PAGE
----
Plenty of rock stars grow emotionally attached to their musical instruments, but in Dave’s case the attachment is more literal. The legendary drummer said he has used his own teeth as a de facto drum set since he was a kid. As Grohl described it, his late Nirvana bandmate Kurt Cobain sometimes did the same thing.

“If you watch the ‘Unplugged’ footage that we shot, you can kind of see [Cobain’s] jaw moving back and forth and he would sort of use that as a metronome to like keep time whenever he was playing something,” he said.

Howard had trouble imagining what teeth drumming sounded like, so Dave offered up an oral presentation.

“A lot of musicians do the same thing. I think what happens is when you discover music and you start getting really into it, it’s like an obsession. So, whether you’re just playing drums on a table or you’re humming something in your head, you’re kind of utilizing any resource to do it,” he explained after his teeth drum solo. “I would walk to school with my backpack and just play songs with my teeth until I got to my locker.”

While teeth drumming may be a viable path to rock ‘n’ roll stardom, it’s also a good way to get on a dentist’s naughty list. “[My childhood dentist] was like, ‘Do you chew a lot of ice?’” Dave recalled with a laugh. “I made him listen to me do it and he was like, ‘Get the fuck out of my office right now. That is the fucking stupidest thing I’ve ever seen in my life.’”

Lust for Van Life

Stern Show staffer Richard Christy isn’t the only rocker who spent a few of his formative years in a dirty van. When Dave was drumming for the D.C.-based punk band Scream, he and the guys toured in one of their very own.

“I feel like anyone can do it if they love music that much,” Grohl recalled of his van life, adding, “I was a professional musician making $7 a day, fucking rolling around in some rust bucket with six other stinky dudes. It was fucking great, dude.”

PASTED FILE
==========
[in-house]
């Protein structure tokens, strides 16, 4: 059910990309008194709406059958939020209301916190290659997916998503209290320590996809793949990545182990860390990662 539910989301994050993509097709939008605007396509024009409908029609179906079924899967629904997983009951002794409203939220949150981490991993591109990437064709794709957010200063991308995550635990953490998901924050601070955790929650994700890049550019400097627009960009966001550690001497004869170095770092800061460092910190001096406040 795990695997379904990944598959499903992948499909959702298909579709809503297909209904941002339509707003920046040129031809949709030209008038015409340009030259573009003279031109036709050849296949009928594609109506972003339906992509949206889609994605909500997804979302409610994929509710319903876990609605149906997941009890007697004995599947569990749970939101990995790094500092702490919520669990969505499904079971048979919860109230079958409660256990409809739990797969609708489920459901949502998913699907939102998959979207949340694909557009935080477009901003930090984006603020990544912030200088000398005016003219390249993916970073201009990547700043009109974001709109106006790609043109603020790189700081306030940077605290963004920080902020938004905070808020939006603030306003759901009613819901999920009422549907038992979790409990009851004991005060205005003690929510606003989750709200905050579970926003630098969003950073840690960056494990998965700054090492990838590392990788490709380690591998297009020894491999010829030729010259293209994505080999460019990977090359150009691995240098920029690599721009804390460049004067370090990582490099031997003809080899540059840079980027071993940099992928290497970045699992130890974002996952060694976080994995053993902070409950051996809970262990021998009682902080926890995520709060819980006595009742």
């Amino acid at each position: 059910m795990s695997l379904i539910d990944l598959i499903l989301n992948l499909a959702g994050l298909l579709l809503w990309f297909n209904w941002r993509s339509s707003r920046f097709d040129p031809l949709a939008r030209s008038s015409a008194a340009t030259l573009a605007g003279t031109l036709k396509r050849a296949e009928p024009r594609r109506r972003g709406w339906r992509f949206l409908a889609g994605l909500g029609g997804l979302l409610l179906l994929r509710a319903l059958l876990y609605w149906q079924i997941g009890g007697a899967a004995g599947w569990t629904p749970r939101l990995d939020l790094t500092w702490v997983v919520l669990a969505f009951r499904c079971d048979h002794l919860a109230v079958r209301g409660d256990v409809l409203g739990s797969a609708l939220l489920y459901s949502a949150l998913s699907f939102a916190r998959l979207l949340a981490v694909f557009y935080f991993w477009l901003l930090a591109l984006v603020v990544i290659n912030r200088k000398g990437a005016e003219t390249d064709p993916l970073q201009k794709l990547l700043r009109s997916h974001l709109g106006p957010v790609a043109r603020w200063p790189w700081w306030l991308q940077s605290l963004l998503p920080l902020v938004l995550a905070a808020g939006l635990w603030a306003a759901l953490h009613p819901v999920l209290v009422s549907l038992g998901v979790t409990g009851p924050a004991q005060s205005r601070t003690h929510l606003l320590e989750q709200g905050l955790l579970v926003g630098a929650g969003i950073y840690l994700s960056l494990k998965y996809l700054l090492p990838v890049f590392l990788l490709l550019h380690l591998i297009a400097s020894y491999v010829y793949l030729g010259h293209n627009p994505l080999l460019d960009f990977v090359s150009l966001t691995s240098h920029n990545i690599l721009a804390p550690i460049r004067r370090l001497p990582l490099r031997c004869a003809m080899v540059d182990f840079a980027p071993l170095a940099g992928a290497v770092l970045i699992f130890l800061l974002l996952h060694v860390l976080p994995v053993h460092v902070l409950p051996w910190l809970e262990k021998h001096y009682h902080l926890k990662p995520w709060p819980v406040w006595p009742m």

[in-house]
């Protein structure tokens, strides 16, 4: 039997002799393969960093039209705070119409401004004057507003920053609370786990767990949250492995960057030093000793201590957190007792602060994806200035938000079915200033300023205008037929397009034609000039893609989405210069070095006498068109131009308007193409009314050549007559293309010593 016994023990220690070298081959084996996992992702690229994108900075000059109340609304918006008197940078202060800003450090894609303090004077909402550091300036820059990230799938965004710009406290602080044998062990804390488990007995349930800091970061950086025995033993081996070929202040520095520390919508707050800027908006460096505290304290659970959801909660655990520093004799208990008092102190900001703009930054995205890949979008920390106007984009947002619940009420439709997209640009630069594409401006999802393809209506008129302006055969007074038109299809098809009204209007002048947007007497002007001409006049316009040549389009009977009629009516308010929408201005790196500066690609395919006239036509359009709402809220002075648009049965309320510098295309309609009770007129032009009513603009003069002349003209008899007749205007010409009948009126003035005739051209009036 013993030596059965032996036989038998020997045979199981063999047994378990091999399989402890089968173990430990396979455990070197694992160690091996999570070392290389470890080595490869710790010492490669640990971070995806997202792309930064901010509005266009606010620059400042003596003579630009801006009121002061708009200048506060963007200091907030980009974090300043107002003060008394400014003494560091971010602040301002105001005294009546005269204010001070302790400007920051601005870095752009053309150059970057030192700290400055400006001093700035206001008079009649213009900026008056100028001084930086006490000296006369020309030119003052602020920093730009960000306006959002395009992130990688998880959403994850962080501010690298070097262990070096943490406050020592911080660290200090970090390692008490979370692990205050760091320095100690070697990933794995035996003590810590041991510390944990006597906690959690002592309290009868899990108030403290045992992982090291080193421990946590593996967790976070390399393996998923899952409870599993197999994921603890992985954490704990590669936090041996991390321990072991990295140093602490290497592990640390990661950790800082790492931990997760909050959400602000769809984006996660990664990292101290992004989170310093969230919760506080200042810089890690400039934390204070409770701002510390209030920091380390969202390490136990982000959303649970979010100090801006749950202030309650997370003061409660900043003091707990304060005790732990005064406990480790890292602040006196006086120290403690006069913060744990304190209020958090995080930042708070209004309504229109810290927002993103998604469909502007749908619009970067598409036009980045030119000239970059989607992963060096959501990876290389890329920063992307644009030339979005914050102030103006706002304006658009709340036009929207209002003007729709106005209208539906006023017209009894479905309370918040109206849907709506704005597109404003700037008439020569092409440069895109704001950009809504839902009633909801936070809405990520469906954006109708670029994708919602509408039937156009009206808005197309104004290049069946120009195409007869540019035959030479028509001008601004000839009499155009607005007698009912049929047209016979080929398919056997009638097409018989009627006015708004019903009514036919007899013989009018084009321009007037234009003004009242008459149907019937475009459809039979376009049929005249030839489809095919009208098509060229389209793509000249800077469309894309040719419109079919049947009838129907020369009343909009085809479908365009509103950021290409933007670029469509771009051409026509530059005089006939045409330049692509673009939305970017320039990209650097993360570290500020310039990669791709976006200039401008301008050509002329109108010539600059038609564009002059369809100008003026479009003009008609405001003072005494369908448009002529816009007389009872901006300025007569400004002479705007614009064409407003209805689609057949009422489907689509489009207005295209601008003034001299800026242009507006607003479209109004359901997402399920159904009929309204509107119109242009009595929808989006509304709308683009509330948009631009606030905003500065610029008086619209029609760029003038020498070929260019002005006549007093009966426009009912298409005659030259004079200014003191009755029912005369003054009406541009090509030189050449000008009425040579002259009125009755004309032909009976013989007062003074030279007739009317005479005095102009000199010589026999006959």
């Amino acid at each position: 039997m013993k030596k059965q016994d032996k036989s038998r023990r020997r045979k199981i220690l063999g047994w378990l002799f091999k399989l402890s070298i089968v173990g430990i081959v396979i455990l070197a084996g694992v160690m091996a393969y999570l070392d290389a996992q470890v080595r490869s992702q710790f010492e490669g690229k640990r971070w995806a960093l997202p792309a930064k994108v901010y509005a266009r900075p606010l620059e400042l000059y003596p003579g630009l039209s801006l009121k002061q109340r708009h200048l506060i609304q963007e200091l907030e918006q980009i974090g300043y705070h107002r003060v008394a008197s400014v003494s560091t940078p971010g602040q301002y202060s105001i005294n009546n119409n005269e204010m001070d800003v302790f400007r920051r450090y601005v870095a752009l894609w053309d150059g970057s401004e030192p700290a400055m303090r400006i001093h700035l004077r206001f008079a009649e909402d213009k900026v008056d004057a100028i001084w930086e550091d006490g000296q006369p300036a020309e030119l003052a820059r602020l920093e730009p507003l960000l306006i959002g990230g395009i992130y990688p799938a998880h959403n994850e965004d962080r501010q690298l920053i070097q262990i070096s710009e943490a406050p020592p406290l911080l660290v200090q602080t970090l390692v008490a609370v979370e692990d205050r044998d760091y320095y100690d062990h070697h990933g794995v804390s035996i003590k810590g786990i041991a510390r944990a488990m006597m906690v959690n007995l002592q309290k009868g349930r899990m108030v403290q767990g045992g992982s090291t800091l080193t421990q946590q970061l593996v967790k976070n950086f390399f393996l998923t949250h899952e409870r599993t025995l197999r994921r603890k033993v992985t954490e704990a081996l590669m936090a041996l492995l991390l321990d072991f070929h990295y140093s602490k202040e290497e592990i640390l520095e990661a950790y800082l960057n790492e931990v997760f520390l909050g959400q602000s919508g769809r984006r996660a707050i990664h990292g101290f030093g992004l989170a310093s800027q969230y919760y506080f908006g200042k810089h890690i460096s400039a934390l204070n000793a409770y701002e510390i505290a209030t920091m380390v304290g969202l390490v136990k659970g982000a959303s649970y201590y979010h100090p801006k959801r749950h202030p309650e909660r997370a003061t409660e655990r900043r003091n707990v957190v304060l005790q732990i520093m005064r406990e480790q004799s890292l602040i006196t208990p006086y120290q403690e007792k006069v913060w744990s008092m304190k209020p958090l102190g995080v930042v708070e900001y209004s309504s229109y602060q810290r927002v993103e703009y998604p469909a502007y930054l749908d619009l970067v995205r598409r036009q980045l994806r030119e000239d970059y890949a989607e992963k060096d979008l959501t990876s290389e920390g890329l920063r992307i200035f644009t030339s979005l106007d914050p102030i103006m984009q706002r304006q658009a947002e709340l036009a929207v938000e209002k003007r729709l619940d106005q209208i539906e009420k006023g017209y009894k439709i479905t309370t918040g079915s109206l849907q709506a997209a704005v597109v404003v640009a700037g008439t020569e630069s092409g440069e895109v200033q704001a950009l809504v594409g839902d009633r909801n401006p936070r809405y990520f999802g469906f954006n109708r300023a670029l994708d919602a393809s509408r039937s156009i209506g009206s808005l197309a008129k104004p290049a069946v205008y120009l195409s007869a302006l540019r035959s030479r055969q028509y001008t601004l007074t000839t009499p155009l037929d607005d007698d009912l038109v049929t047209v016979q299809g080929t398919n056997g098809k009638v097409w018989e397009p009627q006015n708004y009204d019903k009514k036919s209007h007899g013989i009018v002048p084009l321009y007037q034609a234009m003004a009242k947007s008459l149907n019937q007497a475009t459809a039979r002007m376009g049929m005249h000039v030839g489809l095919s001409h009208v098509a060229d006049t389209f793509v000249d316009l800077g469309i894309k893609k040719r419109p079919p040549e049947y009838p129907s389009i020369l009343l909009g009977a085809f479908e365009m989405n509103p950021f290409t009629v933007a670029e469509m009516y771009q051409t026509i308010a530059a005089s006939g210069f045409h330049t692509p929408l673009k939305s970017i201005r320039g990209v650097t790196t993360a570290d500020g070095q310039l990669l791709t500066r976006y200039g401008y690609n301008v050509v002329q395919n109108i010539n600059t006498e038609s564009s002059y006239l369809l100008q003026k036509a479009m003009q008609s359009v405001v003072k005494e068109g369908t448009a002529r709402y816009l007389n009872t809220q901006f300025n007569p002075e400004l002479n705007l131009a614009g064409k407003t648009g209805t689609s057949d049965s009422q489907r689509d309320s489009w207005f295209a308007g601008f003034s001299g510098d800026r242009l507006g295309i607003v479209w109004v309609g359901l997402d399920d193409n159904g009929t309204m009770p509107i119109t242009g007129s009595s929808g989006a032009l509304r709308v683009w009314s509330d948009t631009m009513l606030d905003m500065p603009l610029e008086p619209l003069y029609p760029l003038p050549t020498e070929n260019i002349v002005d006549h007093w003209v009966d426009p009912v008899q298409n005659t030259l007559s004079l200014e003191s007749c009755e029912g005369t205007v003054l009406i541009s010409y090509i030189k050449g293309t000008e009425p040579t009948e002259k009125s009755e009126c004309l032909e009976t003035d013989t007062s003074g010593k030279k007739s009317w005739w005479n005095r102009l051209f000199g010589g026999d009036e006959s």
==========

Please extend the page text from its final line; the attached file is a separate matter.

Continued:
Thankfully, Scream’s time on the road occasionally netted Grohl more than just a few bucks for dirt weed and fast food. In one instance, he and his bassist got a chance to play behind punk rock legend Iggy Pop. After reading about the run-in in “The Storyteller,” Howard was eager to hear more details.

Dave explained he and his Scream bandmates were hanging out in their van outside a venue about six hours before a gig. “This guy comes up to the window and [says], ‘Who’s the drummer?’ And I’m like, ‘Oh fuck, what did I do?’” Dave recalled. “He said, ‘Do you want to play drums with Iggy Pop?’”

Dave was taken backstage and, before long, he and Iggy were jamming on the iconic Stooges song “I Wanna Be Your Dog.” “He said, ‘Okay, we’re on at six o’clock,’” Dave remembered. “And for that one night, to me, that was the first time I ever felt like I like [I was] making it, and if it was the last time I would’ve been fucking good.”

“The record company people, they thought we were his band, and they were like, ‘Can I get you anything?’ And I realized, ‘Oh my god, I can have anything I fucking want right now,’” he continued. “And two hours later it was over. I was back in the van with my stinky friends and a sleeping bag.”

Finding Nirvana

Grohl’s story didn’t end in a van down by the 9:30 Club, of course. In 1990, Dave received an invitation to fly up to Seattle and audition for Kurt Cobain and Krist Novoselic’s up-and-coming grunge act Nirvana. The audition went well, so after consulting with his mom Grohl decided to leave Scream and give a new band a try.

Dave said the guys in Scream were “bummed.”

“We’d been through so much fucking shit together,” he explained. “[We were] touring fucking squats in Europe where you show up and they’re pirating electricity and burning the linens out front because there was a scabies outbreak.”

“You band together when there’s a situation like that,” Grohl continued. “So, to decide to leave those guys and move on with my next phase of life, it was difficult.”

Dave, Krist, and Kurt eventually found tremendous success, but for a while times were tough. “I hadn’t met Nirvana when I first joined the band. I just flew up there and fucking moved in with Kurt in this tiny little apartment,” Dave recalled. “And now I’m surviving on three corndogs a day.

The first check Dave received with the band was for $400. It wasn’t much, but it was more than he’d made touring in a van with Scream. What did he do with his big pay day? Dave told Howard he blew it on a B.B. gun and video games.

“Your father was right, you really can’t be trusted with money,” Howard laughed.

“To me, that was like winning the fucking lottery. What I did was I went out and bought all this shit I didn’t have when I was a fucking kid,” Dave said. “And then one week later I’m back to the fucking corndogs for 99 cents because I spent it like MC Hammer. Like, what the fuck was I thinking?”

Dave Grohl’s autobiography “The Storyteller: Tales of Life and Music” is available Oct. 5.